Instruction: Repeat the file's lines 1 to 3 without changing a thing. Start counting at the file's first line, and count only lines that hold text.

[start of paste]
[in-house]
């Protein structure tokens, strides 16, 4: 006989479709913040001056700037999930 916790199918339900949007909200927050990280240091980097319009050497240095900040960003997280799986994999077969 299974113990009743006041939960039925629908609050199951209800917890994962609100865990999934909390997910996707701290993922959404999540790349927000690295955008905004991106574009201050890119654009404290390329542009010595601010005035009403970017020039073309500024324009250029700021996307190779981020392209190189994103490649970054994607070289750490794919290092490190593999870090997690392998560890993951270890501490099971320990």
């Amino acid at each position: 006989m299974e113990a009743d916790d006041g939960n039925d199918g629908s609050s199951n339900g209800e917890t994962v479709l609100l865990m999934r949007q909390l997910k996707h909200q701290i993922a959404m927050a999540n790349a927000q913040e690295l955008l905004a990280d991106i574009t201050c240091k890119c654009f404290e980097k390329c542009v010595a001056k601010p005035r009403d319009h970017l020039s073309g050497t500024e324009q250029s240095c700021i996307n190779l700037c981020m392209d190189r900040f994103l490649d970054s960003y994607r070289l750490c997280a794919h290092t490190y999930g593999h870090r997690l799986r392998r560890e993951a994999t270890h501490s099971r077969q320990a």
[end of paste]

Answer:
[in-house]
């Protein structure tokens, strides 16, 4: 006989479709913040001056700037999930 916790199918339900949007909200927050990280240091980097319009050497240095900040960003997280799986994999077969 299974113990009743006041939960039925629908609050199951209800917890994962609100865990999934909390997910996707701290993922959404999540790349927000690295955008905004991106574009201050890119654009404290390329542009010595601010005035009403970017020039073309500024324009250029700021996307190779981020392209190189994103490649970054994607070289750490794919290092490190593999870090997690392998560890993951270890501490099971320990």
């Amino acid at each position: 006989m299974e113990a009743d916790d006041g939960n039925d199918g629908s609050s199951n339900g209800e917890t994962v479709l609100l865990m999934r949007q909390l997910k996707h909200q701290i993922a959404m927050a999540n790349a927000q913040e690295l955008l905004a990280d991106i574009t201050c240091k890119c654009f404290e980097k390329c542009v010595a001056k601010p005035r009403d319009h970017l020039s073309g050497t500024e324009q250029s240095c700021i996307n190779l700037c981020m392209d190189r900040f994103l490649d970054s960003y994607r070289l750490c997280a794919h290092t490190y999930g593999h870090r997690l799986r392998r560890e993951a994999t270890h501490s099971r077969q320990a």